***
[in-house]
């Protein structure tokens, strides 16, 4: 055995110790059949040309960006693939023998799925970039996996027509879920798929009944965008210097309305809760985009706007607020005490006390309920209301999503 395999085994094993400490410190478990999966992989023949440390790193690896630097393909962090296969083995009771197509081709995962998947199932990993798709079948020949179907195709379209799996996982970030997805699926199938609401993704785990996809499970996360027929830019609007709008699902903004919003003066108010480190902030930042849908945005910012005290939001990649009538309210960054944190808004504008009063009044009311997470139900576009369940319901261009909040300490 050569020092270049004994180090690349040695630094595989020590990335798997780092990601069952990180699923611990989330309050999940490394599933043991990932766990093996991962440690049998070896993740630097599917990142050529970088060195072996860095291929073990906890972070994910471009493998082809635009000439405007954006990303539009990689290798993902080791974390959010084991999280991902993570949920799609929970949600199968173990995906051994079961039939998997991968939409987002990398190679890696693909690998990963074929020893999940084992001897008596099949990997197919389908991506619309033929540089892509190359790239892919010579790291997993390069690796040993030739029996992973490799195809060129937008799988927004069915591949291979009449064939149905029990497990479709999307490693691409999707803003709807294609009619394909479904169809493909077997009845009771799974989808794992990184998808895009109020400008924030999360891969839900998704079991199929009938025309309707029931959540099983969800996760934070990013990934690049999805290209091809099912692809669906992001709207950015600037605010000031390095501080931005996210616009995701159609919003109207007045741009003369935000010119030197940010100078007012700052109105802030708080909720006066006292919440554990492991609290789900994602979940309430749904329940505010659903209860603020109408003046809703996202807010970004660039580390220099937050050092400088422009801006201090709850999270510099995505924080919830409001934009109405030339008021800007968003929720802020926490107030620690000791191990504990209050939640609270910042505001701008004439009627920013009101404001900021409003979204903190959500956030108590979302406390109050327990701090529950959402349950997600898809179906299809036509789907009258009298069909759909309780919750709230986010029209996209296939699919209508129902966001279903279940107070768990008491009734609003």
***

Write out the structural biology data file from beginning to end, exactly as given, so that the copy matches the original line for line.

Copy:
[in-house]
């Protein structure tokens, strides 16, 4: 055995110790059949040309960006693939023998799925970039996996027509879920798929009944965008210097309305809760985009706007607020005490006390309920209301999503 395999085994094993400490410190478990999966992989023949440390790193690896630097393909962090296969083995009771197509081709995962998947199932990993798709079948020949179907195709379209799996996982970030997805699926199938609401993704785990996809499970996360027929830019609007709008699902903004919003003066108010480190902030930042849908945005910012005290939001990649009538309210960054944190808004504008009063009044009311997470139900576009369940319901261009909040300490 050569020092270049004994180090690349040695630094595989020590990335798997780092990601069952990180699923611990989330309050999940490394599933043991990932766990093996991962440690049998070896993740630097599917990142050529970088060195072996860095291929073990906890972070994910471009493998082809635009000439405007954006990303539009990689290798993902080791974390959010084991999280991902993570949920799609929970949600199968173990995906051994079961039939998997991968939409987002990398190679890696693909690998990963074929020893999940084992001897008596099949990997197919389908991506619309033929540089892509190359790239892919010579790291997993390069690796040993030739029996992973490799195809060129937008799988927004069915591949291979009449064939149905029990497990479709999307490693691409999707803003709807294609009619394909479904169809493909077997009845009771799974989808794992990184998808895009109020400008924030999360891969839900998704079991199929009938025309309707029931959540099983969800996760934070990013990934690049999805290209091809099912692809669906992001709207950015600037605010000031390095501080931005996210616009995701159609919003109207007045741009003369935000010119030197940010100078007012700052109105802030708080909720006066006292919440554990492991609290789900994602979940309430749904329940505010659903209860603020109408003046809703996202807010970004660039580390220099937050050092400088422009801006201090709850999270510099995505924080919830409001934009109405030339008021800007968003929720802020926490107030620690000791191990504990209050939640609270910042505001701008004439009627920013009101404001900021409003979204903190959500956030108590979302406390109050327990701090529950959402349950997600898809179906299809036509789907009258009298069909759909309780919750709230986010029209996209296939699919209508129902966001279903279940107070768990008491009734609003």